The day’s objective was to climb (as a party of 4) to the summit of James Peak (13,294 ft) via St. Mary’s Glacier and ski back down in one continuous line. In an effort to lighten my load and speed up my ascent time, I decided to travel via a very light telemark setup that I had recently acquired. Although I had never skied tele before, I considered the 60% weight savings on my feet (vs. my burly AT setup) to be well worth the tradeoff on a relatively mellow ski descent.
St. Mary's Glacier
After a short hike to St. Mary’s Glacier, the wind began to howl and increased in speed and violence. About three fourths of the way up the glacier, I saw two skiers descending. When they reached me, they stopped and told me that they were bailing on their summit attempt due to very high winds. Seemingly underdressed with no balaclavas, their faces were bright red from the blowing snow. After a very brief conversation, they wished me safety and success and I continued up the glacier.
James Peak Climb
Upon reaching the top of the glacier, the wind subsided considerably and I rejoined the rest of my party. From the top of the glacier, we skinned an uneventful couple of miles across a flat windblown snowfield that was littered with protruding rocks and verglas). After the long and boring trudge across the snowfield, we reached the base of James Peak. The next 500 vertical feet gave us the least reward for the most effort. A false summit gave way to the final summit push along a corniced ridge to the top of James Peak. This final section passed surprisingly quickly and before I knew it we were standing on the summit. From the summit, we enjoyed a quick bite to eat and an incredible view across the continental divide. Mt. Bancroft lurked closely to the climbers left, begging to be climbed on a future trip.
Skiing from the Summit
Following our brief rest at the summit, I ripped off my skins, folded them up and tossed them into my pack ). With skins removed and heels liberated, my skis became substantially less compliant (no surprise). The next thousand vertical feet were comprised of alternating snow waves and troughs. The waves were topped with a thin crust and the troughs were filled with shallow powder. Where snow was lacking, verglas and rocks presented themselves in abundance as obstacles to be avoided or reckoned with. Having never skied tele before, my instincts told me to ski alpine style and approach tele-turns with caution. This worked quite well and I eventually worked up the courage to attempt a few tele-turns. Given the awful snow conditions, my first tele-turns were more difficult and less controlled than anticipated. I decided to save the majority of my virgin tele-turns for another day with better snow conditions.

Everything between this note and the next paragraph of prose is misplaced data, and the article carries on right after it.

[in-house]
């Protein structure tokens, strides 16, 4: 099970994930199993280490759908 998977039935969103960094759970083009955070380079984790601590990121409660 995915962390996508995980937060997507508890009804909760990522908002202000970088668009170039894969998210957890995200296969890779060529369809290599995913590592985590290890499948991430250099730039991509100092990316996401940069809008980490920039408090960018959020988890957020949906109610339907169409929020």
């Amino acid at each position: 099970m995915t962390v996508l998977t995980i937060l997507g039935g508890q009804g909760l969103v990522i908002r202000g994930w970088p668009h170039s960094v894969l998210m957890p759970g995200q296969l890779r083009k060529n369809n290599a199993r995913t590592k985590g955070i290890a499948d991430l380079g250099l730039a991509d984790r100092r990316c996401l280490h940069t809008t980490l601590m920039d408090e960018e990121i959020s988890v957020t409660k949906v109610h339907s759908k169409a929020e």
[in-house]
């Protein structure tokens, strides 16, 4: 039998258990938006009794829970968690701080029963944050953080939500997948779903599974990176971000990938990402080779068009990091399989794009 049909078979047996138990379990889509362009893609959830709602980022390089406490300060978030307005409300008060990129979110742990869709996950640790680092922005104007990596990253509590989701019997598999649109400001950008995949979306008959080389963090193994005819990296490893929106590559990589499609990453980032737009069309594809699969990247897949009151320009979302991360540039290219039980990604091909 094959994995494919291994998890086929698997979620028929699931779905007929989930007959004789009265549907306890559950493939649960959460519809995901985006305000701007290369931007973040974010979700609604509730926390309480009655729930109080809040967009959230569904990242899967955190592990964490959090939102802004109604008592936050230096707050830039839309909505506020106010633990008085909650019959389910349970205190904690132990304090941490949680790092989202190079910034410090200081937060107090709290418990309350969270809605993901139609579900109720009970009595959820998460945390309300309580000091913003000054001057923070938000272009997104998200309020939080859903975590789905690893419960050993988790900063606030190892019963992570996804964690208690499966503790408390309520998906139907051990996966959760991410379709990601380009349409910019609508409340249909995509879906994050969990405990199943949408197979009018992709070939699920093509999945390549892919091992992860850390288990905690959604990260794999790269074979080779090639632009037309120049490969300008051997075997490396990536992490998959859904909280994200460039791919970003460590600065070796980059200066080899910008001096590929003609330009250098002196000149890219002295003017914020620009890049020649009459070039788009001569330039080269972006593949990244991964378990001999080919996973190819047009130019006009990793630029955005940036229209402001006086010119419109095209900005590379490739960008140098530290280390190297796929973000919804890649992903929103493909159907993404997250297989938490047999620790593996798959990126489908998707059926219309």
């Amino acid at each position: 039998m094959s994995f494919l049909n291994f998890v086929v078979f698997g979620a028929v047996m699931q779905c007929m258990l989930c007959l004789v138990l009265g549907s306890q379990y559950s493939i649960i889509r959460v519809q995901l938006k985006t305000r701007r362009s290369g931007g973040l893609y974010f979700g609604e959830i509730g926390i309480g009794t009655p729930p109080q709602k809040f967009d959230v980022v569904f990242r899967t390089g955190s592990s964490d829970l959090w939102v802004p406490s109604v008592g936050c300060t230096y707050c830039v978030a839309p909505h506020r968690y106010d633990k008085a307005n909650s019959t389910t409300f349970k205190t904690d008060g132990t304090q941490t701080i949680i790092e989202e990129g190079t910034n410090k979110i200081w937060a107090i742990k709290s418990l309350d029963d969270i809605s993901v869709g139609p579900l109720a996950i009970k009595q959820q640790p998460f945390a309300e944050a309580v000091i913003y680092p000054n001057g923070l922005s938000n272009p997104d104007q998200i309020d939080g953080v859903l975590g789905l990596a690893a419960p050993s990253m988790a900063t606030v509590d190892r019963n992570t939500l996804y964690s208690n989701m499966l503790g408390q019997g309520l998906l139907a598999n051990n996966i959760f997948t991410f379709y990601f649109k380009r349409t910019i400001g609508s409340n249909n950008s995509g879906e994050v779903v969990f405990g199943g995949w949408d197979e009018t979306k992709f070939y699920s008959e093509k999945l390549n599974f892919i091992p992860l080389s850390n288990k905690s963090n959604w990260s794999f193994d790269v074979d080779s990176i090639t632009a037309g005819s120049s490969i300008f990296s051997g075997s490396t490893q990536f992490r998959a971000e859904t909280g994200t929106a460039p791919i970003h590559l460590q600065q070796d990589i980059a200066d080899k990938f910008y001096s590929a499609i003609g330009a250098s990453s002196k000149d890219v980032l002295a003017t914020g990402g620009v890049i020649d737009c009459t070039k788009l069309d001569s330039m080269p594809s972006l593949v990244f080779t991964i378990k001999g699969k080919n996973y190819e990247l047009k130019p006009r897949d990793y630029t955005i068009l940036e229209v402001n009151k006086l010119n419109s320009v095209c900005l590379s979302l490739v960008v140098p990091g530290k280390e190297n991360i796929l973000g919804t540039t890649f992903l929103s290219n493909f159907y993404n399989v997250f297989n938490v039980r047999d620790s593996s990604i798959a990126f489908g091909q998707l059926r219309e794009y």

Back Down St. Mary's Glacier
After skiing back down to the long snowfield (now more exposed from several hours of sun and wind), I slowly progressed to the top of St. Mary’s Glacier. The snow on the glacier was very smooth and lacked any of the rocks, verglas and snow waves that were found throughout the rest of the trip. Delighted at the possibility of a few good turns, I charged down the glacier (last photo) and took my skis off for the first time (since the summit) at the foot of the glacier. 50 yards later, I put my skis back on and skied back down to the trailhead. According to my GPS, our round trip distance was 8.26 miles. While the snow wasn’t ideal, the trip was still very enjoyable and I was able to scout out a future winter attempt of a technical route on Mt. Bancroft.
""One of the shocking realizations of adult life is that most of us are not fulfilling the most closely held dreams of our youth. Instead of pursuing dreams that were once integral parts of our personalities, we end up in one way or another fulfilling someone else's ideas about who and what we should be, usually at the expense of our creative urges.""